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marijuana plant with seeds

In either case, once hermaphroditism has compromised the safety and purity of your sensimilla, the plant should not be propagated further. Remember, once a hermy, always a hermy. The plant pictured here is in the tenth and what should have been the final week of ripening, but a timer failed and one light stayed on continuously for almost two weeks, causing this vegetative regrowth. Because the light was continuous, the plant made no pollen. This method of re-vegging can be used to save a flowering plant you have no copies of, but be careful, as this may cause some strains to hermaphrodite.

Why am I seeing seeds in the buds of my cannabis plants?

I have an indoor growroom and in my recent harvest I found seeds in the buds, but I’m sure there are no male plants in the room. I’ve heard that light leakage can cause plants to become hermaphrodites. Is this true, and if so, do you have any tips for avoiding this?

Cannabis plants are monecious. This means they have the ability to be either male or female. Or in the case of hermaphroditism, they can be both. The reason to make sure there are no males or hermaphrodites in your garden is because male flowers make pollen. When pollen touches the white hairs on a flower, it makes a seed, and seeded weed gives you headaches. Even though there are reasons in nature hermaphroditism could be important, such as continuing the species in case there is no male present, hermaphroditism is generally a bad thing when talking about cannabis plants.

Light poisoning is the most common cause for a normal plant to hermaphrodite. Light poisoning refers to the flowering night cycle of a plant being unnaturally interrupted with light. The best way to prevent this is to close yourself inside your darkened room during the daylight, and then after allowing a few minutes for your eyes to adjust to the dark, check for any light leaks from covered windows, door jams, etc. Also cover all timer and appliance lights with tape.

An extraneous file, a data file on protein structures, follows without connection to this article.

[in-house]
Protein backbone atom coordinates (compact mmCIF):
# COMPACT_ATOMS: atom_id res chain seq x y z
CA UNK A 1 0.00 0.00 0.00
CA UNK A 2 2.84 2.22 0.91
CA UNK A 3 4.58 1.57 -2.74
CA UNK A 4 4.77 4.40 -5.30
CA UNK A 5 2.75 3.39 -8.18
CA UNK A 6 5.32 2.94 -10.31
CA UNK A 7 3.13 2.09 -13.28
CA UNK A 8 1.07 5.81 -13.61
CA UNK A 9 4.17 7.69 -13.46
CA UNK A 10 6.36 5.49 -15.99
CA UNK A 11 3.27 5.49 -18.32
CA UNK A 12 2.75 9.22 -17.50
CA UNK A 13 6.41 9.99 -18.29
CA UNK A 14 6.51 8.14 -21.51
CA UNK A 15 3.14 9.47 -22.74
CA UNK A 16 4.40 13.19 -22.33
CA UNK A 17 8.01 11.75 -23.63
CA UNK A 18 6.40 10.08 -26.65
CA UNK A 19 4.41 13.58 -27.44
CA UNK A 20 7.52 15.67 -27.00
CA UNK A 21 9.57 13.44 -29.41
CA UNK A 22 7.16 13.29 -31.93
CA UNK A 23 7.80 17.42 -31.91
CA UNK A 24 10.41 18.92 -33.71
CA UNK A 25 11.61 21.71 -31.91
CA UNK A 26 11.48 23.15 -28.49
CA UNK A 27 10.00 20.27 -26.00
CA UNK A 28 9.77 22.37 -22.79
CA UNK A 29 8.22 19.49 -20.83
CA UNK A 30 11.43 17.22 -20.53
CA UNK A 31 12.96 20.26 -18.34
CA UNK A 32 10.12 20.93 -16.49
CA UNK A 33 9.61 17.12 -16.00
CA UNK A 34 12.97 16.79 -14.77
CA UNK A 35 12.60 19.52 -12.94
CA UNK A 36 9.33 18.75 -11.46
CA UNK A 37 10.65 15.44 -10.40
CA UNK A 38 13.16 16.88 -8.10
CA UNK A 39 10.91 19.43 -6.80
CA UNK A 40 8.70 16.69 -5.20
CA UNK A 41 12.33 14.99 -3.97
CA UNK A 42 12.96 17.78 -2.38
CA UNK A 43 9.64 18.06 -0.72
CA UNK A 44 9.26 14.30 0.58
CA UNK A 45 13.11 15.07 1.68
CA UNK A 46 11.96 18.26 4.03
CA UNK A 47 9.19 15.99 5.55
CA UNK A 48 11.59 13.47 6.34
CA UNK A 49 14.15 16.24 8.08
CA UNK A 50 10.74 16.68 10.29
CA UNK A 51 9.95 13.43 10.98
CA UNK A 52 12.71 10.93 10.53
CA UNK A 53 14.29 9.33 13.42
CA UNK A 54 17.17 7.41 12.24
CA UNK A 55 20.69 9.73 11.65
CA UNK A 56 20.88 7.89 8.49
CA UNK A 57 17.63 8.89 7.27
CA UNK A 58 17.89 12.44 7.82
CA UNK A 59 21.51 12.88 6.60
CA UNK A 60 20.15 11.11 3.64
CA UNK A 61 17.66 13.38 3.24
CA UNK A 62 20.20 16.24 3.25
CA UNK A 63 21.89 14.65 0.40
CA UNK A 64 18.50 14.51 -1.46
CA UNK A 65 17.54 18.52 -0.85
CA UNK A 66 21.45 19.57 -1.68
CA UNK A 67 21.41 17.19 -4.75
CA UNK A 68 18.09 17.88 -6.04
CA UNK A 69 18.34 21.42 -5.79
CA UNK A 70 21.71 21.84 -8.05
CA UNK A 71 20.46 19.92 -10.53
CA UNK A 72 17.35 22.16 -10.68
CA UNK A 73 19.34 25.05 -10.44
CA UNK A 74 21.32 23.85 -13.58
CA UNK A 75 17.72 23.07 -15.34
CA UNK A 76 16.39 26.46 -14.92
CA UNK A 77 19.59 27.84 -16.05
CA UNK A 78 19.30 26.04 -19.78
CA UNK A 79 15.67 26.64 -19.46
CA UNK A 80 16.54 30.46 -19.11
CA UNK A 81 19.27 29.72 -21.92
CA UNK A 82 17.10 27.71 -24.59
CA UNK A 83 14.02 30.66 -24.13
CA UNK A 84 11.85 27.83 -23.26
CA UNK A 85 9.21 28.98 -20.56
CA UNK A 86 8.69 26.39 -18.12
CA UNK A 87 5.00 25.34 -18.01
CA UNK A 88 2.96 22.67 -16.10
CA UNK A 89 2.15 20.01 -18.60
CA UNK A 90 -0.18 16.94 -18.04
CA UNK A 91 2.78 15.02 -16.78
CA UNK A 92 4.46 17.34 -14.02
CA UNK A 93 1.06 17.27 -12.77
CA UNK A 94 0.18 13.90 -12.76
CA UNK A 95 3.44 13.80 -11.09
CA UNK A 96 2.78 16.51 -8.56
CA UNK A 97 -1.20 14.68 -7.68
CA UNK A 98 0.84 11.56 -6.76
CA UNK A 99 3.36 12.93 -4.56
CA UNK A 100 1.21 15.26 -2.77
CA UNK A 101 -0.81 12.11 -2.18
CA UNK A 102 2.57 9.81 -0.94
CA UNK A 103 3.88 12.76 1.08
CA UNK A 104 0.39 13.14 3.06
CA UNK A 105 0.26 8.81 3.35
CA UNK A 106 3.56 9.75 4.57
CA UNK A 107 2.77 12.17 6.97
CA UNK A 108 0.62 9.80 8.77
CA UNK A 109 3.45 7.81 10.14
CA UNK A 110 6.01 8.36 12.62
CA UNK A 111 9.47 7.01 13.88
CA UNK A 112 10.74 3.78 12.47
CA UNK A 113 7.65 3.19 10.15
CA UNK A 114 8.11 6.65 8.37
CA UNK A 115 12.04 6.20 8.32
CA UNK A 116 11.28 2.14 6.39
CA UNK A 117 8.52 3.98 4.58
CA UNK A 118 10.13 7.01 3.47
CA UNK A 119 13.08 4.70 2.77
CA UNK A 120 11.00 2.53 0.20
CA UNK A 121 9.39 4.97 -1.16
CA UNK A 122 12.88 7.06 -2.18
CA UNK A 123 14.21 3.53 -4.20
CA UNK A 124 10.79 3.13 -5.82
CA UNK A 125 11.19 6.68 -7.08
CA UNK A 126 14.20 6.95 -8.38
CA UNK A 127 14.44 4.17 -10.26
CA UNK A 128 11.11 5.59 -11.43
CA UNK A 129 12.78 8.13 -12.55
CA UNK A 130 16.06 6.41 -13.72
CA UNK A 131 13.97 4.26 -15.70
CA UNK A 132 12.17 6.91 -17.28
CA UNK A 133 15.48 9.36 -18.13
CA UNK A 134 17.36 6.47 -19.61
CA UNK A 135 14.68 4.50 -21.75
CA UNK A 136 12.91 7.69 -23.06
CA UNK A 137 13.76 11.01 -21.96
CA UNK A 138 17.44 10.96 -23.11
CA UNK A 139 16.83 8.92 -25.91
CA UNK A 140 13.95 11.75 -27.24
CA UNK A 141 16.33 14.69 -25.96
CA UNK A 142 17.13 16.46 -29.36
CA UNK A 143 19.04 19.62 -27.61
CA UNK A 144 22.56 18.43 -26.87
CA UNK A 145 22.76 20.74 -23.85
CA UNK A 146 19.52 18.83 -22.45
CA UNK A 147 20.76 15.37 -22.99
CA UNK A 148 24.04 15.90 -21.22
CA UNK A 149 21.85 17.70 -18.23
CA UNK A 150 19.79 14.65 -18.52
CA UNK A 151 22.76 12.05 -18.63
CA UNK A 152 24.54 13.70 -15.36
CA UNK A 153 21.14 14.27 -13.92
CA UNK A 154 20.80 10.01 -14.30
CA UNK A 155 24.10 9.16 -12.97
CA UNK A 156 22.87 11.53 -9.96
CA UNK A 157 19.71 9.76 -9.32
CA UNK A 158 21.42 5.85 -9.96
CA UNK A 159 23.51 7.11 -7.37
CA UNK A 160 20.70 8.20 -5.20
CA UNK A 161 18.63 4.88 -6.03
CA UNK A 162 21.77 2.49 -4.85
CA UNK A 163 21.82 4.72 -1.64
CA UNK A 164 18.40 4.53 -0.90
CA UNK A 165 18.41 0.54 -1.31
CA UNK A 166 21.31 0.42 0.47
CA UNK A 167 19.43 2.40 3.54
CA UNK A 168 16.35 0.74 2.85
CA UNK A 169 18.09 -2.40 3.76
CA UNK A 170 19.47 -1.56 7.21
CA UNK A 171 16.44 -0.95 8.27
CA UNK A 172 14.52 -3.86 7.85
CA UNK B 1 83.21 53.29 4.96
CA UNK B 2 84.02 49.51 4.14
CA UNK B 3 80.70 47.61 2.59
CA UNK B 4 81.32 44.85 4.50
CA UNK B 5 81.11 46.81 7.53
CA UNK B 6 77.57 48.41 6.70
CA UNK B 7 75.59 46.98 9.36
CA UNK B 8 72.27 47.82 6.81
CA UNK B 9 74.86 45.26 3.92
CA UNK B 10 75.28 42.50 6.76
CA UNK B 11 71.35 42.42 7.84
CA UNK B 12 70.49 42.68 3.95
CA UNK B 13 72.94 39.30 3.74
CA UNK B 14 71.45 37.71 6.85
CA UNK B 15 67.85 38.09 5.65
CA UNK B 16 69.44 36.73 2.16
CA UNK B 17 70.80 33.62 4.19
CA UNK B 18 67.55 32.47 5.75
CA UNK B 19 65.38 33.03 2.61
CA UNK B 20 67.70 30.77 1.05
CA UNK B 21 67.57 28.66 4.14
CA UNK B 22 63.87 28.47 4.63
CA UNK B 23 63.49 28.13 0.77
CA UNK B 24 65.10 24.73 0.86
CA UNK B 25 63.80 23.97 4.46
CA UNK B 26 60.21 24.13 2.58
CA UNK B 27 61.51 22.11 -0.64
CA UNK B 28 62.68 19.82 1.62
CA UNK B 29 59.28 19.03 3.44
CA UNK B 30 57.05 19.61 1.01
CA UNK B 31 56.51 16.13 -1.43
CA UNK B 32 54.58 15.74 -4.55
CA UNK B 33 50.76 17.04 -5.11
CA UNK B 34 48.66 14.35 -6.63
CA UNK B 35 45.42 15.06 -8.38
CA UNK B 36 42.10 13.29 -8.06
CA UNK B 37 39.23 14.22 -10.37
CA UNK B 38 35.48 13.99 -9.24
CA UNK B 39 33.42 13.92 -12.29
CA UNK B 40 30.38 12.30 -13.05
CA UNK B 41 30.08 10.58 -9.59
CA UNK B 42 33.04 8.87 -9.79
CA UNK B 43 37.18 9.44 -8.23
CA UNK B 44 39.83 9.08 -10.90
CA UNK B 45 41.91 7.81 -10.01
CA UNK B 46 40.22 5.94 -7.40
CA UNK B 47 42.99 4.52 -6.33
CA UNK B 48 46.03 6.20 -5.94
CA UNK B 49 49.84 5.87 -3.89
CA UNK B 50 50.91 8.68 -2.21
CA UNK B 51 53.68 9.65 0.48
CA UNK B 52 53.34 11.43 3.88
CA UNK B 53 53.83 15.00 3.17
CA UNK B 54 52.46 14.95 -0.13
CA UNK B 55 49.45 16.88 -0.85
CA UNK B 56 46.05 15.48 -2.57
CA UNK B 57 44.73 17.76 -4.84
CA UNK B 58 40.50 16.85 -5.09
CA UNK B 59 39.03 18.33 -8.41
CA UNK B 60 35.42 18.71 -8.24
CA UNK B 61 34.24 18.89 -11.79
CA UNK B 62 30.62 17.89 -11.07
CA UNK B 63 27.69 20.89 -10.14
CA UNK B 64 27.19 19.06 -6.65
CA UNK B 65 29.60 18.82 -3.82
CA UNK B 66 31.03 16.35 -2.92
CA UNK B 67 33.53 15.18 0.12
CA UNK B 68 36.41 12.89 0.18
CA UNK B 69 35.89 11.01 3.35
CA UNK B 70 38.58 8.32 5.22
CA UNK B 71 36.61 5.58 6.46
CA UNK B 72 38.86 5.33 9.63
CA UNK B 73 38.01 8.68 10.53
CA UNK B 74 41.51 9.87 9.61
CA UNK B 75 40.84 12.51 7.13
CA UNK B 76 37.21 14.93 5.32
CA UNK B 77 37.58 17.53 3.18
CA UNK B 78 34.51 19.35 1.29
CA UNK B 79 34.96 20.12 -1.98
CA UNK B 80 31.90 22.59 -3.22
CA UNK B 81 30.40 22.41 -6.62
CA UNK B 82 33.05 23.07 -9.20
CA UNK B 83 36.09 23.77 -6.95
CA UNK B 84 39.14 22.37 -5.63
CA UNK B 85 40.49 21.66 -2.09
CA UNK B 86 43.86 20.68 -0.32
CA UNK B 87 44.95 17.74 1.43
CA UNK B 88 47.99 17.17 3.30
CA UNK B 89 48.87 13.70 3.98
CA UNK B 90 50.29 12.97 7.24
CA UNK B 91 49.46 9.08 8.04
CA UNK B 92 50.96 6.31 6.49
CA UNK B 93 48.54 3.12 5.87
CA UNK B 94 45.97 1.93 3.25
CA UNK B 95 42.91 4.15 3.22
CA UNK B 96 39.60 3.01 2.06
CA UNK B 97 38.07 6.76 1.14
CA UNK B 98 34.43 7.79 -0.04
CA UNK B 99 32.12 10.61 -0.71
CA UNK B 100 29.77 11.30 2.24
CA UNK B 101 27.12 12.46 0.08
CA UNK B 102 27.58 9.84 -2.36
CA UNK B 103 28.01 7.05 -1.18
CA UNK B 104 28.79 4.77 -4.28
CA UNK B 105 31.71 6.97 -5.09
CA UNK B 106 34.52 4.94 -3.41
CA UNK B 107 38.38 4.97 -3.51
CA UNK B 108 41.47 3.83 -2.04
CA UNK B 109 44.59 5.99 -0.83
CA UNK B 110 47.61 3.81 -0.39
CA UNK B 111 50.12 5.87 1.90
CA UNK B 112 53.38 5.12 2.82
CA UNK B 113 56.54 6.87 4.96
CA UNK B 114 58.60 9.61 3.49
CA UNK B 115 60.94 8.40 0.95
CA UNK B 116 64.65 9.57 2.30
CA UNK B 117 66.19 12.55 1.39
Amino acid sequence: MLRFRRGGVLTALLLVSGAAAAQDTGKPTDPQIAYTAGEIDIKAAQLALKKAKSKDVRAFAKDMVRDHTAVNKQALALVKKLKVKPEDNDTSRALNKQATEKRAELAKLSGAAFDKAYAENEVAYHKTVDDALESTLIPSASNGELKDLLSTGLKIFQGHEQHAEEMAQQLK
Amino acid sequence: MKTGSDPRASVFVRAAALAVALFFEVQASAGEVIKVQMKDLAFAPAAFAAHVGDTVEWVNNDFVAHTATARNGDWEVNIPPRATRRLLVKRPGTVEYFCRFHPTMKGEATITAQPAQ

Negative stressors can combine with small interruptions of the light cycle to cause hermaphroditism, especially with less-stable, clone-only hybridized strains. When the night cycle is abnormally interrupted, it sends a mixed hormonal signal to the plant. This can cause a full female plant to throw some male flowers. Male flowers are easy to identify, especially when side by side with female flowers. Male flowers look like small bunches of bananas, which will take a week or two to swell before they burst and release their pollen.

Finding a hermaphrodite in your growroom can happen at any stage of the flowering cycle and is indicated by the presence of male flowers growing on the same plant as female flowers. As with all species in nature this can occur in varying degrees. A plant can become slightly or majorly hermaphroditic. In cases where singular male flowers are found between the branch and stalk nodes, you should be diligently removing them as they grow. You must re-inspect the plant top to bottom every few days to be sure pollination and seeding doesn’t occur. If you find male flowers (anthers) actually growing from within the female flowers (buds) the situation is a little more dire. You can still remove all the male anatomy as it appears, but it will be harder to find and much more prevalent. This is a horrible discovery that leads to a tough decision: Should you let the plant live and risk the whole crop being ruined by seeds?

In either case, once hermaphroditism has compromised the safety and purity of your sensimilla, the plant should not be propagated further. Remember, once a hermy, always a hermy. The plant pictured here is in the tenth and what should have been the final week of ripening, but a timer failed and one light stayed on continuously for almost two weeks, causing this vegetative regrowth. Because the light was continuous, the plant made no pollen. This method of re-vegging can be used to save a flowering plant you have no copies of, but be careful, as this may cause some strains to hermaphrodite.

Purposefully causing a plant to hermaphrodite is called selfing. Gibberellic acid or colloidal silver is typically sprayed onto the female plant. This technique is used to make feminized seeds and uses the plant’s ability to be both male and female to force a female plant to produce male flowers. The pollen contained in these male flowers can only produce female seeds. Just keep in mind that feminized plants should not be used for breeding, as they were produced without a true male, making them genetically inferior.

Marijuana plant with seeds
Female plants take a bit longer than males to show signs of gender after flowering. The plants begin to develop a few wispy white hairs where the buds will soon grow. These flowers begin to form between the stalk and stem. Female pistils are always white (never green).

Cannabis Plants: Male, female and hermaphrodite

Determining the gender of your cannabis plants is the first step to a successful grow. Female plants are the only ones that produce bud cannabis. While it is fairly easy to spot the gender difference, cannabis does come with a curveball. Plants can also be hermaphrodites. And female plants can switch to this state during growing stress.